We have presented a camera model describing the projection of the real world coordinates into camera image. Now, parameters describing this camera model have to be determined. This is called intrinsic camera calibration.

The previous section introduced four internal parameters to describe a camera:

If the focal length in pixel related units, the coordinates in the camera image of the optical center. These parameters are completed by four distortion parameters.

Moreover six extrinsic parameters describe the position of the camera in the world coordinate system: three parameters for the rotation R and three for the translation t.

Some of the intrinsic parameters can be retrieved from the camera specification sheet, but due to manufacturing mechanics they are very inaccurate. Thus, these parameters must be determined for each camera with precision. This process is called calibration. We use the OpenCV library to calibrate the cameras. In this library, the algorithm of Zhang is used.

This algorithm requires the camera to observe a planar pattern at different orientations. The main idea of Zhang's algorithm is to estimate a homography between the model plane and its image in the camera for each view. A homography is a mathematical relation between two figures, so that any given point in one figure corresponds to one and only one point in the other, and vice versa. Feature points of the planar pattern are detected in the images and associated to feature points of the model plane. Using a technique based on maximum likelihood criterion, a homography is estimated for each observation, mapping the model image to the camera image. The extraction of the feature points can be easily automated in some cases. The OpenCV library provides a function to extract the corners of a chessboard pattern.

Zhang's algorithm first starts with an analytical solution. This analytical solution is computed using the linear part of the camera model (i.e. without distortion). This solution is then optimized using a nonlinear technique based on maximum likelihood criterion. Comparing both the analytical and the nonlinear solution, the distortion parameters are finally estimated.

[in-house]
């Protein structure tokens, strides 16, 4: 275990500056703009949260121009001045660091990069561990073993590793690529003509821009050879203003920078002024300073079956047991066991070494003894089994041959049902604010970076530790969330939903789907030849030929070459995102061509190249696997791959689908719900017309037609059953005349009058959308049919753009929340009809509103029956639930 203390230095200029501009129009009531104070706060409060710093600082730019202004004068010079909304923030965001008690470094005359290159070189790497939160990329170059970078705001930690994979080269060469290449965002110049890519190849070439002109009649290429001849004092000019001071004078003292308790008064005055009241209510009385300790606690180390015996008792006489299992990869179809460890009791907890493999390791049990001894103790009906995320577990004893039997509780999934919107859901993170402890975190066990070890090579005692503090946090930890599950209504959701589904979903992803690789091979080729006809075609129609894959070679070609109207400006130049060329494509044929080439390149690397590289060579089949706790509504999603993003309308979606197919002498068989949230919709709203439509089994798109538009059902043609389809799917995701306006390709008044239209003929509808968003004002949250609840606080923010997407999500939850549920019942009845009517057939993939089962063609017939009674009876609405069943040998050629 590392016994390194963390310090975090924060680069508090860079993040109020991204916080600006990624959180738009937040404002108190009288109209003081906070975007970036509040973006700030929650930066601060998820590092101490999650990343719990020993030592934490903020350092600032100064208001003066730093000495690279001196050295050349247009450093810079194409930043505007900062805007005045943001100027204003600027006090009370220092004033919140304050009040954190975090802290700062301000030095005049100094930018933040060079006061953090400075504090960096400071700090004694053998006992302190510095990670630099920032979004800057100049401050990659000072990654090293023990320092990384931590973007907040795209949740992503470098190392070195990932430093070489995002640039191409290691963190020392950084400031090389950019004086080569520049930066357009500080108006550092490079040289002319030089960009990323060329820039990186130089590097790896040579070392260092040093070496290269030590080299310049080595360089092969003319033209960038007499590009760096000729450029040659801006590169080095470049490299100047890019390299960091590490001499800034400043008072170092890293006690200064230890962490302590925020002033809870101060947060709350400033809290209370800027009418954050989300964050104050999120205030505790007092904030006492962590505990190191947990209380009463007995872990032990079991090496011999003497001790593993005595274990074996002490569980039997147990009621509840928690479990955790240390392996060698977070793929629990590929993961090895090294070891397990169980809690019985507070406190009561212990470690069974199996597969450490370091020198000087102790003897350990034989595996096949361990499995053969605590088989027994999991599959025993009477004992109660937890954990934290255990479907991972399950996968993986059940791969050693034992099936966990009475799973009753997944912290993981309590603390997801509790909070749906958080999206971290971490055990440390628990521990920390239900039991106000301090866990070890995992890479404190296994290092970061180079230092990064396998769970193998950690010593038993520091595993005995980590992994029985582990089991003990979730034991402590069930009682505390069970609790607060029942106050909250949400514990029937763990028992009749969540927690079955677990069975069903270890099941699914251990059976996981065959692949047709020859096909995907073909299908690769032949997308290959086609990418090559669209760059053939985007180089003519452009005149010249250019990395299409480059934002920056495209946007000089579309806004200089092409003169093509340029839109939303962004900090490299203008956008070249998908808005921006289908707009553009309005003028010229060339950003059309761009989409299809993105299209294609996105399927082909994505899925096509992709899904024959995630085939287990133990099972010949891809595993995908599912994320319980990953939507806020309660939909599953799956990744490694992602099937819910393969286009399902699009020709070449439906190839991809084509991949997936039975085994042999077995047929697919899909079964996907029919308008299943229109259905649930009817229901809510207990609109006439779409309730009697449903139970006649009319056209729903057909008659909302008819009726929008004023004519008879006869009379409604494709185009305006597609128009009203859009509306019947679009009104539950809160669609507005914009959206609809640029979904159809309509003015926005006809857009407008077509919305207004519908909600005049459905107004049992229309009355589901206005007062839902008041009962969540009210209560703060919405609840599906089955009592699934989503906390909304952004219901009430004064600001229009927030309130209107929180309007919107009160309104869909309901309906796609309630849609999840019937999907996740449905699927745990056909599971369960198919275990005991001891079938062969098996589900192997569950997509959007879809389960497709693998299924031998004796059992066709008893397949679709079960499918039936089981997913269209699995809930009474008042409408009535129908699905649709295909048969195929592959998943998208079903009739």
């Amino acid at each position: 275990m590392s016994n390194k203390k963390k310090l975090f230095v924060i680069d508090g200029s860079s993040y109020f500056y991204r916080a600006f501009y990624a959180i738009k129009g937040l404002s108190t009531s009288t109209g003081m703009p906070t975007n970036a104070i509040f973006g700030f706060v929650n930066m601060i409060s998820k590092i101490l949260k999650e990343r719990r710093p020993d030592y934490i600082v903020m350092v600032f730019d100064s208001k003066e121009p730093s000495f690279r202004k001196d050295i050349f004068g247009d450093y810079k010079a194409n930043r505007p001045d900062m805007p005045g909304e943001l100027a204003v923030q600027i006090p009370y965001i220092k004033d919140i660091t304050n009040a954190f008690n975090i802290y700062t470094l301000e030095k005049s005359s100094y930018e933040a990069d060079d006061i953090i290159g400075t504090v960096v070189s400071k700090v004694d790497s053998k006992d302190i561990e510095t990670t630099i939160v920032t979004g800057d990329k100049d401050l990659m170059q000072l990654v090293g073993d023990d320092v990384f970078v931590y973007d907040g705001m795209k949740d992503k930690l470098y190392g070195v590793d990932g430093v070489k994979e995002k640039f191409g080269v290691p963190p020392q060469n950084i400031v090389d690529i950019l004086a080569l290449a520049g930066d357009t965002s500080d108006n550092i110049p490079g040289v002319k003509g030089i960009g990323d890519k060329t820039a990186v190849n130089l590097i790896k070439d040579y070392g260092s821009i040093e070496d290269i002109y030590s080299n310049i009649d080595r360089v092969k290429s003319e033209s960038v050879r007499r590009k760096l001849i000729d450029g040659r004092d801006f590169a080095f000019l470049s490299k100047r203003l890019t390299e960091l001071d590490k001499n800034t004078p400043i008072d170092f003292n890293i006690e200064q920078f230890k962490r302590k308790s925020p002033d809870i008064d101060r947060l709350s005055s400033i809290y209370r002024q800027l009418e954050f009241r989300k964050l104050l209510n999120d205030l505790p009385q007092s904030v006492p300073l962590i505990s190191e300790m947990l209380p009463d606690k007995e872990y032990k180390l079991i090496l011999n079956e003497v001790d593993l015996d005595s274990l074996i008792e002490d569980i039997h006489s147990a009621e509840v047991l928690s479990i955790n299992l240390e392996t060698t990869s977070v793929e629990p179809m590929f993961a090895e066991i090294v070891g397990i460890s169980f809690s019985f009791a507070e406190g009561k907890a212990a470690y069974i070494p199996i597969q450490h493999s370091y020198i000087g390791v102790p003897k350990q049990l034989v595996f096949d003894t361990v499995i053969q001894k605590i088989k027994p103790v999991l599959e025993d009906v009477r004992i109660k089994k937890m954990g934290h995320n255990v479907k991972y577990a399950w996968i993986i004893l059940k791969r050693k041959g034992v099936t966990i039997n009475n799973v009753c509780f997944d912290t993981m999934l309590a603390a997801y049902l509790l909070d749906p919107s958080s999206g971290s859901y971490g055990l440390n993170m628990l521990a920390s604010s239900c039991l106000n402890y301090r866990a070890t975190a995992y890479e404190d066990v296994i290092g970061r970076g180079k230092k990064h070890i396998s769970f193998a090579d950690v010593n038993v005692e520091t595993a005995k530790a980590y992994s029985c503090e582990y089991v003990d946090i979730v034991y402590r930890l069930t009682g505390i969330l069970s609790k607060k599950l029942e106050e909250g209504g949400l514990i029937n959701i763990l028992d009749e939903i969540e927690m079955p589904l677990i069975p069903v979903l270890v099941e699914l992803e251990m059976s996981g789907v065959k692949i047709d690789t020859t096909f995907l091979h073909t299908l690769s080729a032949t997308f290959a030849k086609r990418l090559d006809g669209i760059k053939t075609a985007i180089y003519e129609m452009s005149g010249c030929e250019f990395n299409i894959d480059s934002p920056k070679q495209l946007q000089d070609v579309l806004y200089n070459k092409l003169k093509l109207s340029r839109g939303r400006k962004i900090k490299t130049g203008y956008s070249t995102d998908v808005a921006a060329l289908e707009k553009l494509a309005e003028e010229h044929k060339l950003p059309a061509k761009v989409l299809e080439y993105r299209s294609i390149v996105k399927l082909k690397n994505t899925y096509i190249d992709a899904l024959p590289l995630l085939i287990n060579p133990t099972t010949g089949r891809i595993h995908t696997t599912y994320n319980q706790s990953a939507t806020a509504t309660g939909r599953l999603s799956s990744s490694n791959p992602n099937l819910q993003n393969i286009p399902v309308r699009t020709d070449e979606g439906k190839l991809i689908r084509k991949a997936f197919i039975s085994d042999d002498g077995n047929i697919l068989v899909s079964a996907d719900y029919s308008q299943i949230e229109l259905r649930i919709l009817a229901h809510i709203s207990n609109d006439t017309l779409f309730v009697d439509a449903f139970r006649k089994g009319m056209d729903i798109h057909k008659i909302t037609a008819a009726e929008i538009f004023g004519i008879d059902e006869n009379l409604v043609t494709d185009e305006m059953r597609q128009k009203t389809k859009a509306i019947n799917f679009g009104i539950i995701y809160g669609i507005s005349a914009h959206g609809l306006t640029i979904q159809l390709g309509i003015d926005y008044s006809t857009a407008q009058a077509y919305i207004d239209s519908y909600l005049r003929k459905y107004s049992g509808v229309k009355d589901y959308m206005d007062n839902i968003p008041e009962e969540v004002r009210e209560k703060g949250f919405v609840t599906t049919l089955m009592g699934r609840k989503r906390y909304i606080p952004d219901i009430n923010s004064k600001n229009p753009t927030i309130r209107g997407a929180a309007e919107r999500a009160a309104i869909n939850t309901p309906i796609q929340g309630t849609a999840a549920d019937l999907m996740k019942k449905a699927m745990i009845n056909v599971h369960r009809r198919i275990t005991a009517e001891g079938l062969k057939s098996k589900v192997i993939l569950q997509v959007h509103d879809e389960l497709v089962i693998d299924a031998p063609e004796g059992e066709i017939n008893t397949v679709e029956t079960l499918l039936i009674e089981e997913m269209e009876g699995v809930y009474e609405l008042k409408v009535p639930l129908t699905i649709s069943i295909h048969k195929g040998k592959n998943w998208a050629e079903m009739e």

This chapter presents background theories and concepts related to this thesis. A brief introduction to stereo vision is presented in Section 3.1. Camera models and calibrations are discussed, along with the fundamentals of epipolar and projective geometry.

In the classical stereo vision problem, there are two images observing the static scene from different views. The main task of stereo vision is to compute three-dimensional data from these two two-dimensional input images. Computer stereo vision tries to imitate the human visual system. The human visual system obtains information about the world through two planar images that are captured on the retina of each eye. The position of a scene point in right view is horizontally shifted in the left view. This displacement commonly referred as the disparity, human brain use to deduce the depth information of the scene. Although this course of action appears simple, for computers is surprisingly difficult.

The major challenge that one faces in computer vision is solving the correspondence problem.

The correspondence problem describes the task of automatically computing the correct disparity value at each pixel. This thesis focuses on finding the disparity information and reconstructing the intermediate view given a sequence of images captured from two cameras.

In other words, the epipole is the point where the left camera is seen from the right camera. Since the stereo problem is symmetrical, the same observations can be made when searching the matching point of in the left view. Using the knowledge about epipolar lines, the correspondence problem can be reduced to a one-dimensional search task.

To take benefit of this simple geometry, the images of two cameras in general positions can be reprojected onto a plane that is parallel to the baseline.

This process is known as rectification or epipolar rectification. The rectification step involves resampling of the image, and therefore some precision in the 3D-reconstruction is lost.

However, since it is more convenient to search for correspondences along horizontal scanlines than to trace general epipolar lines, this transformation is commonly applied. In fact, most of stereo matching algorithms work with rectified images.

Stereo Correspondence

In order to compute accurate correspondence between two images it is necessary to identify possible issues that make this task more difficult and to establish right assumptions relating to those issues.

The first issue one faces preparing the proper setup for recording stereo images is color/intensity change between pixels originating from same 3D point of the scene. Establishing the same lighting conditions for two viewpoints turned out to be quite challenging. Wide baseline between two cameras introduces different intensity values of corresponding pixels which can produce false matches. Since we want to avoid this we have to achieve same illumination of two views. This can be done by modeling diffused lighting.

A second problem introduces a solution that may not be unique. It is possible to have uncertain matching in an untextured area due to many possible corresponding points of almost same intensity model. Matching pairs of some points from left view cannot be uniquely found in right view.


Since we identified possible problems one encounters while searching for correspondence between two views, it is essential to limit their influence by imposing more constraints.